A group representing prison leaders around the country came out strongly Wednesday in favor of severely limiting or even ending the use of solitary confinement.
In a a statement accompanying a new report called "Time-in-Cell: The Liman-ASCA 2014 National Survey of Administrative Segregation in Prison," the Association of State Correctional Administrators said it's committed to "ongoing efforts to limit or end extended isolation.”
"[C]hanges are underway at both the state and federal levels," the statement says. "Correctional leaders across the country are committed to reducing the number of people in restrictive housing and altering what it means to be there." The report does not lay out specific policy suggestions on how to curb the use of solitary, but rather takes a comprehensive look at how many people are put in solitary and various policies related to the practice.
The ASCA is composed of the heads of each state’s corrections agencies, as well as corrections leaders from the Federal Bureau of Prisons, and the District of Columbia, New York City, Philadelphia and Los Angeles County.
The new report estimates that in 2014, 80,000 to 100,000 prisoners were kept in solitary. That number does not include those in juvenile facilities or in immigration and military detention, and it also does not count those in jail -- which is different from prison in that it typically holds people serving short sentences or awaiting trial.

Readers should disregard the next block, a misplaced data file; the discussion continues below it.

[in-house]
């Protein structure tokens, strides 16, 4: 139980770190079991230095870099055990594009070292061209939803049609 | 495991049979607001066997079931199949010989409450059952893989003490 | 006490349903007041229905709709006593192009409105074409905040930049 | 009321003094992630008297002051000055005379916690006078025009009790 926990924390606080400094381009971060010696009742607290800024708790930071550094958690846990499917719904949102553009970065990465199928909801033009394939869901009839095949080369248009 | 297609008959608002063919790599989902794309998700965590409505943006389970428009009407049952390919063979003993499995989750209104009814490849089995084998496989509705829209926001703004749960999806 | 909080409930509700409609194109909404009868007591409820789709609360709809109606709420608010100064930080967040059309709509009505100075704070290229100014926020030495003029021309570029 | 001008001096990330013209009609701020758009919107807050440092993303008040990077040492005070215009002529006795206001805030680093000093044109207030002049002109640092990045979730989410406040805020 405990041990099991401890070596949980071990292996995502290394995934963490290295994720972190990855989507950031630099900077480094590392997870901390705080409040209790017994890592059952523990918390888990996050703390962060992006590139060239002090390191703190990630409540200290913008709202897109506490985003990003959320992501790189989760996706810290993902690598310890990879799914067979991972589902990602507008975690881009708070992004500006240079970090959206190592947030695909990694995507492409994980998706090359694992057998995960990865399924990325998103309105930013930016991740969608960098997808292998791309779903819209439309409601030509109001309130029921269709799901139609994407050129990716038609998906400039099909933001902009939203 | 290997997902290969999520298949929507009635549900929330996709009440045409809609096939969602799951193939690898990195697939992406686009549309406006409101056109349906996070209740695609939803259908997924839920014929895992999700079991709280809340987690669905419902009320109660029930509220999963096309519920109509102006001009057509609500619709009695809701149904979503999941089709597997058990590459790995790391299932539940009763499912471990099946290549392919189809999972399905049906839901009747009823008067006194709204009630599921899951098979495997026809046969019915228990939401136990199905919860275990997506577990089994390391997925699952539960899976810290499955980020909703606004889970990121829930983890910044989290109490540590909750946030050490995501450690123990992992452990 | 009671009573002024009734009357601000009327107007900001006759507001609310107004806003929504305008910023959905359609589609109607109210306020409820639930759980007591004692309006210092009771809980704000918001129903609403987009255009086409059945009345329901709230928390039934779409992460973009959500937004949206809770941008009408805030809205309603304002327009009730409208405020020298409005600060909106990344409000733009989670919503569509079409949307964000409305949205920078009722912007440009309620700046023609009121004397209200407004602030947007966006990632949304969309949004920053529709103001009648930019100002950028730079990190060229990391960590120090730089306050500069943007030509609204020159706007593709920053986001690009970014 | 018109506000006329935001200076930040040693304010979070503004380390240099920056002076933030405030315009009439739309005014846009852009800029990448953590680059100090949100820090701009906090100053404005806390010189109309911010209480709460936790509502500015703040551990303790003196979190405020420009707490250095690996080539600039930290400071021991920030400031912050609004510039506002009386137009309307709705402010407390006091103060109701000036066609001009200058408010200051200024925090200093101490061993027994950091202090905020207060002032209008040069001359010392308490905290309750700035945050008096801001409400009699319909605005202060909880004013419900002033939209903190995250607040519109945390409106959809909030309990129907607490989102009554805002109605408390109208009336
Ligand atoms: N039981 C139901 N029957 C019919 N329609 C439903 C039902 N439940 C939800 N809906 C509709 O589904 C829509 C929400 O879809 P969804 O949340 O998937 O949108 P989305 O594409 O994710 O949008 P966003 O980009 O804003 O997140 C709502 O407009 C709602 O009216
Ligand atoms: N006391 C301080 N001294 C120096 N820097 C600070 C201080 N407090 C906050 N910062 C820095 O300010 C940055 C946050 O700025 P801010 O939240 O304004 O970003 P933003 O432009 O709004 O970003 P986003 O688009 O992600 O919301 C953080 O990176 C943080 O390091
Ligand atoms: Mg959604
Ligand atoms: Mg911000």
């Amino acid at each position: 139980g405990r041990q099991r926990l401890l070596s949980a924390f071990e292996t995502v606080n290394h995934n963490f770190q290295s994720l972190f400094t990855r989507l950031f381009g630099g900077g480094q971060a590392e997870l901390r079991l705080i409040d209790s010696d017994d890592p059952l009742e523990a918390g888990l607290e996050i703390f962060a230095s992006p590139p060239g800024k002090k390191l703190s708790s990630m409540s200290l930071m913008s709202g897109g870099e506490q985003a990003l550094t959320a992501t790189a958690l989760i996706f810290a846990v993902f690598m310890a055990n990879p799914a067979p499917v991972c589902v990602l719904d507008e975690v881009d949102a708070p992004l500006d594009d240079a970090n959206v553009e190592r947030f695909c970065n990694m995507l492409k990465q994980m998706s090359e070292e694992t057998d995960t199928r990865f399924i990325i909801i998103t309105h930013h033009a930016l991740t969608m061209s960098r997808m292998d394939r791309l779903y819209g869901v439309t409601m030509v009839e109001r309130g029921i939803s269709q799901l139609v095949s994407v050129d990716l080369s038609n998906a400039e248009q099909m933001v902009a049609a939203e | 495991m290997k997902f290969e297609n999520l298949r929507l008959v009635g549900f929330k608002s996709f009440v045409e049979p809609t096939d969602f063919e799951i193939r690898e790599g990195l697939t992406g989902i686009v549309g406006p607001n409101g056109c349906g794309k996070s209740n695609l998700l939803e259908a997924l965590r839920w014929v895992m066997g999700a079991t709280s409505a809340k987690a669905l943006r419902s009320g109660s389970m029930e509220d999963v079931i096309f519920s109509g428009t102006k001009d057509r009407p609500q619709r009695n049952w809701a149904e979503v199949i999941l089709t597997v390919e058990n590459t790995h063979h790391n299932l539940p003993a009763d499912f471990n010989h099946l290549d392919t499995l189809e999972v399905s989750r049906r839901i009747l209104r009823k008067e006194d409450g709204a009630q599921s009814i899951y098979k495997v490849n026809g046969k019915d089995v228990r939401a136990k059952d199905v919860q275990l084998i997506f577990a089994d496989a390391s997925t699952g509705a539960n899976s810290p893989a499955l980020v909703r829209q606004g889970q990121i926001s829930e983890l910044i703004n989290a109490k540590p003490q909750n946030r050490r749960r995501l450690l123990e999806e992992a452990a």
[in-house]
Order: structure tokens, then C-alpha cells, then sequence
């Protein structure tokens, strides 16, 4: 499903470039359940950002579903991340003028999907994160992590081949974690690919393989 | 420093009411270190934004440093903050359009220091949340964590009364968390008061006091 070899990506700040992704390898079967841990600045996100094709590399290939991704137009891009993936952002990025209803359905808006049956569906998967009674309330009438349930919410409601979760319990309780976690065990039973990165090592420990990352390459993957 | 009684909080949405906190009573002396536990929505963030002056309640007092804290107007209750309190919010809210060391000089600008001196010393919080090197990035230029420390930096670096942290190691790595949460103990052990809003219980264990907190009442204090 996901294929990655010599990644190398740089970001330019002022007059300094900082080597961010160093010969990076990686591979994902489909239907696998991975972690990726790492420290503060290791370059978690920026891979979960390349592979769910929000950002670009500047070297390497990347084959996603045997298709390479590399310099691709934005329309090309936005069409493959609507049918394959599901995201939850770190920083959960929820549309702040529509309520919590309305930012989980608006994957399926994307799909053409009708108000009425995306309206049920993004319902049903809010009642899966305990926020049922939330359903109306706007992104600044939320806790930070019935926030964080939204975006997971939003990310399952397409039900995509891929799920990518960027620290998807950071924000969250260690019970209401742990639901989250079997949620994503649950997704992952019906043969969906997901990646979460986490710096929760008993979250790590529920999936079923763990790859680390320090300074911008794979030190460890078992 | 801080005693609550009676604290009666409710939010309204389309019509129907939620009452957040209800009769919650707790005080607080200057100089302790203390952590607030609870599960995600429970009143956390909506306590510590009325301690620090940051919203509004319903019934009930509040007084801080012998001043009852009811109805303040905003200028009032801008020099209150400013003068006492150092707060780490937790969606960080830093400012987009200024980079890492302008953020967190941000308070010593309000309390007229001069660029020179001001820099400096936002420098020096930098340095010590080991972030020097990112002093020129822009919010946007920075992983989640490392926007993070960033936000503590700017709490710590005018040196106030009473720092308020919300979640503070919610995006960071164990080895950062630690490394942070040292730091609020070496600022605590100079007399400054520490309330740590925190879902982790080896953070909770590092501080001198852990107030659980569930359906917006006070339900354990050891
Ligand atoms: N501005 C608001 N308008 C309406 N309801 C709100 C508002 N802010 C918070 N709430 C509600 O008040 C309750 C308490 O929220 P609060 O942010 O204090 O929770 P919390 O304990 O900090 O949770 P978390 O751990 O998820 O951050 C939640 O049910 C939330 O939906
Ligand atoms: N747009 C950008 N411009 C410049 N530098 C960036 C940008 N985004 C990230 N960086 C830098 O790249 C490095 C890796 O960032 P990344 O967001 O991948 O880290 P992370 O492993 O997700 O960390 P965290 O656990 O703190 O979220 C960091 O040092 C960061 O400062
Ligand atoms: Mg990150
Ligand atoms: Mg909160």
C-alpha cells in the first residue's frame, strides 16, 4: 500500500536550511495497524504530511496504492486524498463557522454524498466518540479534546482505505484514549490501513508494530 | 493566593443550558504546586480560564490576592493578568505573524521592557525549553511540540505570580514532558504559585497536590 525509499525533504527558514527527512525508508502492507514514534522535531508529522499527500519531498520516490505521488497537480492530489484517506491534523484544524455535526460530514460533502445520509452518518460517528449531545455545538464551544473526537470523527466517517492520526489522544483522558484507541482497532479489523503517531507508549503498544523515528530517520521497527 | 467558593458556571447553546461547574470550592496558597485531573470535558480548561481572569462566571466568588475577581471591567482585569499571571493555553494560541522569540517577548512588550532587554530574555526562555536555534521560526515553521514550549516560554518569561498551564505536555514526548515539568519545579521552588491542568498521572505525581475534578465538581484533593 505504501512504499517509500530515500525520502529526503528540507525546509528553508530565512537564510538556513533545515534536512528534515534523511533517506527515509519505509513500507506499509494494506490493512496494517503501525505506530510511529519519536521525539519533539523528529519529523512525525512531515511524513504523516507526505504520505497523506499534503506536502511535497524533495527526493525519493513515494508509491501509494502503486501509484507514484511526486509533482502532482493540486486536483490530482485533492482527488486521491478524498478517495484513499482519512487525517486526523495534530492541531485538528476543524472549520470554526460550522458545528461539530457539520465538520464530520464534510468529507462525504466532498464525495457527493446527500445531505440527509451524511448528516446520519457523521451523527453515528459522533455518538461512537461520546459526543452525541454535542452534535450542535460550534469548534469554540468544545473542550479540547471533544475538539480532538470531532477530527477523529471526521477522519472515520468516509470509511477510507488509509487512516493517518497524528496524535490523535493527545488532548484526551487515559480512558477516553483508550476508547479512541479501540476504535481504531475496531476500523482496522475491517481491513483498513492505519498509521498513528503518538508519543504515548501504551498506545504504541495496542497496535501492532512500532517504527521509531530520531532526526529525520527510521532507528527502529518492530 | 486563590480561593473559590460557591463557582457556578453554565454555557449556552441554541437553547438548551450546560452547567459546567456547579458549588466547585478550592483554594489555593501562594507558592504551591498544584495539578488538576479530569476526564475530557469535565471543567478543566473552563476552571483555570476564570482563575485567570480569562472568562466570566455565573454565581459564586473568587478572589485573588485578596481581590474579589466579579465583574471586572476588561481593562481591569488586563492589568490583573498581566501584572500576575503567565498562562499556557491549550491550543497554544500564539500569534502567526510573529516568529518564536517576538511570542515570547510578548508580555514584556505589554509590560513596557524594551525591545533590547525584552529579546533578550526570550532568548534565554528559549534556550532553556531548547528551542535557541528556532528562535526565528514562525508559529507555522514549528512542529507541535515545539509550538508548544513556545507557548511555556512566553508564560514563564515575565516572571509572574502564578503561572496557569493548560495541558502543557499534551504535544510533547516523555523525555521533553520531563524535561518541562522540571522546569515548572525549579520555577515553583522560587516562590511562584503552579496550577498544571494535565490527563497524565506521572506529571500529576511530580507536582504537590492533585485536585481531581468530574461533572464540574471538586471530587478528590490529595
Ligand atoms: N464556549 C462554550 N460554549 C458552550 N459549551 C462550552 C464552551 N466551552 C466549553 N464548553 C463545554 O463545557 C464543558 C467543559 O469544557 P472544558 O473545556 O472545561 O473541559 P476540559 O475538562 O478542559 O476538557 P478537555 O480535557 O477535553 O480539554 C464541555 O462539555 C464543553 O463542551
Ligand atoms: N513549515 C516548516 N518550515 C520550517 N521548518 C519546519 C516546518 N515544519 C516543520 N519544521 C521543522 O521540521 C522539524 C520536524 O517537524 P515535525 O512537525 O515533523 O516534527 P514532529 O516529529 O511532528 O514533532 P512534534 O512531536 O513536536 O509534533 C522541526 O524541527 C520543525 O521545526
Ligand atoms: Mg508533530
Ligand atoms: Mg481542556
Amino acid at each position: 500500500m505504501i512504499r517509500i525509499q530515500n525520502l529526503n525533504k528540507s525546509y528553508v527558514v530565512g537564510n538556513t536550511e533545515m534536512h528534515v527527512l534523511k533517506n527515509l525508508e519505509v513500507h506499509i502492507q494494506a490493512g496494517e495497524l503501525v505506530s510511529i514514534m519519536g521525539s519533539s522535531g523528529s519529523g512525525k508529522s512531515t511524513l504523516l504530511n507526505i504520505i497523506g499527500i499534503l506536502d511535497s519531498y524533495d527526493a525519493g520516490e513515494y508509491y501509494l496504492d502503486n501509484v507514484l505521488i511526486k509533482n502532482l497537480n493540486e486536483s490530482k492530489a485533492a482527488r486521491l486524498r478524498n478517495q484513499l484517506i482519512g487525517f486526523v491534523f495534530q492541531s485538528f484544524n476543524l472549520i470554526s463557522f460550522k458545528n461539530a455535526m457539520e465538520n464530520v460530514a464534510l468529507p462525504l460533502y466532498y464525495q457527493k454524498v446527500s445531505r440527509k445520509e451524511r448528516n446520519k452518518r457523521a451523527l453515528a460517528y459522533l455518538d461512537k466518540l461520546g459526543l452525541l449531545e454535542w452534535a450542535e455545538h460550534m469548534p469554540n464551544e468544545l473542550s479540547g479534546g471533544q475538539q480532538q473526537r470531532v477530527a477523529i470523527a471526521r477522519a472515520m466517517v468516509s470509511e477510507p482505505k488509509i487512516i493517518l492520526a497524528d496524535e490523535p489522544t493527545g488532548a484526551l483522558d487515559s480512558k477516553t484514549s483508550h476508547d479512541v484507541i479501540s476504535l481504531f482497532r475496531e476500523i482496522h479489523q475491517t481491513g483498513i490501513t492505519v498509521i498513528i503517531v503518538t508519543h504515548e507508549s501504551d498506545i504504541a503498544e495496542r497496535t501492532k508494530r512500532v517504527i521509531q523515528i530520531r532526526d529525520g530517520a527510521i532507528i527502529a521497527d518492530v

Most jurisdictions had no fixed time limits on how long someone can be kept in solitary, and only one state imposed a one-year limit, the report said. Several states didn't even track the number of days in a row a person was held.
Prisoners in solitary confinement are generally confined alone in a cell for as many as 23 hours a day. Various human rights groups have described the practice as torture.
But at least one powerful constituency, made up of prison guards and their unions, still views the practice as valuable. As The New York Times notes, this group is likely to fight any efforts to reduce the use of solitary.
"Today’s disciplinary confinement policies have evolved over decades of experience, and it is simply wrong to unilaterally take the tools away from law enforcement officers who face dangerous situations on a daily basis,” the New York State Correctional Officers & Police Benevolent Association told the Times in response to the prison directors’ statement. “It is a fact that many of our corrections facilities have become more overcrowded with a higher proportion of violent offenders than ever before, and any policy changes must prioritize the safety and security of everyone who works or resides in these institutions.”
The report comes the same week that California announced it would end solitary confinement for thousands of inmates. The announcement resolved a class-action suit brought on behalf of thousands of inmates held in the Pelican Bay State Prison isolation wing for alleged gang affiliation.
The state will still put prisoners in solitary for serious offenses committed while behind bars, but inmates will not be kept in indefinite confinement because of their alleged gang affiliation.